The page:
Hawksbill turtles can be found swimming throughout the tropical and subtropical waters of the Atlantic, Indian, and Pacific Oceans. They are known as travellers and move long distances from their feeding sites to nesting grounds – nesting on beaches in at least 60 countries. Sadly, hawksbills are critically endangered as humans collect their eggs, kill them for their meat and shells, and they often get accidentally caught in fishing nets.
The tortoiseshell turtle
Hawksbill turtle facts
- Hawksbill turtles have a brilliantly coloured shell – also known as tortoiseshell.
- They have a pointy beak and a narrow head, perfect for finding food, which is often located in hard-to-reach places.
- Hawksbill turtles differ to most marine animals because sponges make up a big part of their diet. Sponges have a skeleton made up of tough, elastic fibres and siliceous spicules – quite an unpleasant mouthful!
- Female turtles usually return to nest on the same beach where they were born.
- Only around 700 nesting eastern Pacific hawksbill females are estimated to remain in the wild, with 90% of all known nesting activity occurring in Nicaragua and El Salvador.
Hawksbill turtles help coral reefs by eating sponges. Sponges often grow over coral, competing for space, but the turtles help maintain the balance.
2007Before this date, hawksbills were thought by most sea turtle scientists to be extinct in the eastern Pacific.
100 – 140A female will typically lay up to five clutches of eggs in a single breeding season, before waiting a few years to nest again.
The major threat to hawksbill turtles is the collection of their eggs for humans to eat. They are also killed for their meat and shells, which are used for making jewellery and other products. Being accidentally caught in fishing nets is also causing huge problems for these turtles.
A growing concern is the possible effect of climate change on turtles. The sex of a turtle hatchling is determined by the temperature in the nest; the warmer the sand, the greater the proportion of female hatchlings, so consistently higher temperatures could lead to a shortage of male turtles.
Rising ocean levels and increased storm frequency are predicted to lead to increased beach erosion, which will damage turtle nests and reduce nesting habitat. Changes in ocean currents may also affect juvenile hawksbills in their migrations and adults’ navigation.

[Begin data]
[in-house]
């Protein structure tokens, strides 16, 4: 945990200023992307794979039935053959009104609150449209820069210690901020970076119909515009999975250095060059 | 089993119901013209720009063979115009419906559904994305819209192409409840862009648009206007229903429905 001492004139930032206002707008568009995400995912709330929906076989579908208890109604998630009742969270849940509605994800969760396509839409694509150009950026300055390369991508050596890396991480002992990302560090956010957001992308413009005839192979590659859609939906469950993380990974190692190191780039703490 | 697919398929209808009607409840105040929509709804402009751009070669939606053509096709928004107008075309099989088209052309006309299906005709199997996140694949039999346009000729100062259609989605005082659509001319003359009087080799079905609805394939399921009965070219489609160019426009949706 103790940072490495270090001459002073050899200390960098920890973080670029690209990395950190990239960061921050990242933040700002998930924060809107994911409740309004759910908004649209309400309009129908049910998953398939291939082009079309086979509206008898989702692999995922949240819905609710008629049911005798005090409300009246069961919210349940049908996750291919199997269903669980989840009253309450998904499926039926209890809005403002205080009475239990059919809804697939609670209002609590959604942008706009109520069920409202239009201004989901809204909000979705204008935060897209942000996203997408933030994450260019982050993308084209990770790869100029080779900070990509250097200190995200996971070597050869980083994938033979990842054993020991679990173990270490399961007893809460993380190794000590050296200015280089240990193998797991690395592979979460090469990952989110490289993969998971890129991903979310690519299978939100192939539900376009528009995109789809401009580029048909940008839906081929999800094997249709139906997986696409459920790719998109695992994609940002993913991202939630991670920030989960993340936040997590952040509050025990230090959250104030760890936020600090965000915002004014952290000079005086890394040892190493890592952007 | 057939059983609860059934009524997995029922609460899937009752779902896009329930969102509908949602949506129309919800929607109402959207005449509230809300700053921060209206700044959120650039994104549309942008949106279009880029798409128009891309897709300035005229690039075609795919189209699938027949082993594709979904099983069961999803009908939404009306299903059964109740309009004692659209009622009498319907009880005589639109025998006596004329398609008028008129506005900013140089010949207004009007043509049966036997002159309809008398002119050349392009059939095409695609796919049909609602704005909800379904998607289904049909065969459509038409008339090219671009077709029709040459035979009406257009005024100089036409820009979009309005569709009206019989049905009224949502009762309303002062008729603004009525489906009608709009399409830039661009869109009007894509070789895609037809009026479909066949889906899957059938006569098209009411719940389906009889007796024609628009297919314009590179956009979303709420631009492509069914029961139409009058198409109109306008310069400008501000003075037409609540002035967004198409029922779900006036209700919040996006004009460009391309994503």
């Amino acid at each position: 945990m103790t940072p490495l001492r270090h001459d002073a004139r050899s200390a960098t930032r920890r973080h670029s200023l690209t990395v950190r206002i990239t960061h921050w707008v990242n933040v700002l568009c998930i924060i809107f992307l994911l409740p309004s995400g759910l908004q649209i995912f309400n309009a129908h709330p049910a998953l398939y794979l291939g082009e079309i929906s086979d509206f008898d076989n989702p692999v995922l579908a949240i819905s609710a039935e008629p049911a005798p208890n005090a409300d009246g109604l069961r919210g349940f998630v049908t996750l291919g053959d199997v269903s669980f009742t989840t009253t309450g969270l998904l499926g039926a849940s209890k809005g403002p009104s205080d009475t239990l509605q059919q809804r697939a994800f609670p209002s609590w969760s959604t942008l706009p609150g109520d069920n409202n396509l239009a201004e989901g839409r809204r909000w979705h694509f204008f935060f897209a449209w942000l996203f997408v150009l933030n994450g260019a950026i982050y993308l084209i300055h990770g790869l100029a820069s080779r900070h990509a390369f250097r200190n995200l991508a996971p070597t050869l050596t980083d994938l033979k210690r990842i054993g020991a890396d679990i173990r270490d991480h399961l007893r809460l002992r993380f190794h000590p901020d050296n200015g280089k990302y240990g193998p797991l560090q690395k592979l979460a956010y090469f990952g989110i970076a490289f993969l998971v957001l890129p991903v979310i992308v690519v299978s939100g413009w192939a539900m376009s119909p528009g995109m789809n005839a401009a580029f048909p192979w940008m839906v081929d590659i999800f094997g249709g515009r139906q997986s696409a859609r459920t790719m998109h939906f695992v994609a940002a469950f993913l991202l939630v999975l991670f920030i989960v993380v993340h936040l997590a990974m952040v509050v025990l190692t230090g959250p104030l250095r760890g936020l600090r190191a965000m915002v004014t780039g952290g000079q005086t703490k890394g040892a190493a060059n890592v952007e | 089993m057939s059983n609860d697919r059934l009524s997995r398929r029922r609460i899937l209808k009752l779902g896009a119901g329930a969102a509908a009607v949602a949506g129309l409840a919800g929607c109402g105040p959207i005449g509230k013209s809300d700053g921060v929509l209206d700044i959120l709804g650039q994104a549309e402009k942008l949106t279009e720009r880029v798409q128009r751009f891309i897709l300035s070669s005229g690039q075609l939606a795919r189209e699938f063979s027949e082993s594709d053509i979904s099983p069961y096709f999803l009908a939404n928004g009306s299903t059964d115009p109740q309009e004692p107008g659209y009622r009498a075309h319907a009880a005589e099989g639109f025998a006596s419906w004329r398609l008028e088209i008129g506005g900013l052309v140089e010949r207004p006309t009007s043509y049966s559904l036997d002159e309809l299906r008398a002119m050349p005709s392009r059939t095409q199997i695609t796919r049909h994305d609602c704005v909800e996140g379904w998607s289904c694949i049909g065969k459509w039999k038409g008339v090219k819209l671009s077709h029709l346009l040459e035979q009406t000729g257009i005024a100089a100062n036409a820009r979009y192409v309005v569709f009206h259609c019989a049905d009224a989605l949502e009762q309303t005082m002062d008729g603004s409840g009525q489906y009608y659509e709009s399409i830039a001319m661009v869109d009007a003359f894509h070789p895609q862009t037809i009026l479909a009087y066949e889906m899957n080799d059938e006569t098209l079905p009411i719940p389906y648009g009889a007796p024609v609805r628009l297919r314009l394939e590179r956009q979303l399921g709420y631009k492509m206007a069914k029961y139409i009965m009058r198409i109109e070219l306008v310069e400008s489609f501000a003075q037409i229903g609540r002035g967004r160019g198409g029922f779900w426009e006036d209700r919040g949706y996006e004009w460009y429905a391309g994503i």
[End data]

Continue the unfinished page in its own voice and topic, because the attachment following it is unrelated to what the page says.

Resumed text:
How FFI is helping to save the hawksbill turtle
During a research mission in July 2009, the Eastern Pacific Hawksbill Initiative (ICAPO), a partnership that includes Fauna & Flora International (FFI), identified Estero Padre Ramos Natural Reserve in Nicaragua as a priority conservation site for hawksbill turtles. Estero Padre Ramos is the largest nesting site in the eastern Pacific, and sea turtle experts now consider it globally important.
A year later, FFI started working with local communities in this reserve to protect hawksbill turtles by turning poachers into turtle protectors. These anti-poaching measures have reduced egg loss to zero on several beaches where previously every single egg was being taken.
Today, FFI works to protect six key sea turtle nesting sites in Nicaragua, including three hawksbill nesting sites. At each of these we are working to stabilise and rebuild the critical sub-population of hawksbills by working with communities to protect nests from poaching, reducing by-catch through improved fishing practices and changing public attitudes towards turtle egg consumption.
Sea turtles are long-lived so, while we can reduce the threats turtles face in the short term, we are unlikely to see changes to overall population numbers for some time, when the turtle hatchlings we are protecting today are old enough to return to nest on the beaches where they were born. However, we do know that our conservation efforts are protecting 42% of all hawksbill turtles in the entire eastern Pacific Ocean.
We are also protecting hawksbill turtles in Cambodia, where we are safeguarding their habitat and nesting beaches, as well as working towards more sustainably managed fisheries.
We live on a blue planet. About 71% of the Earth’s surface is covered in water, and a whopping 97% of this is found in our seas and oceans. Yet there is much still to discover about this watery realm.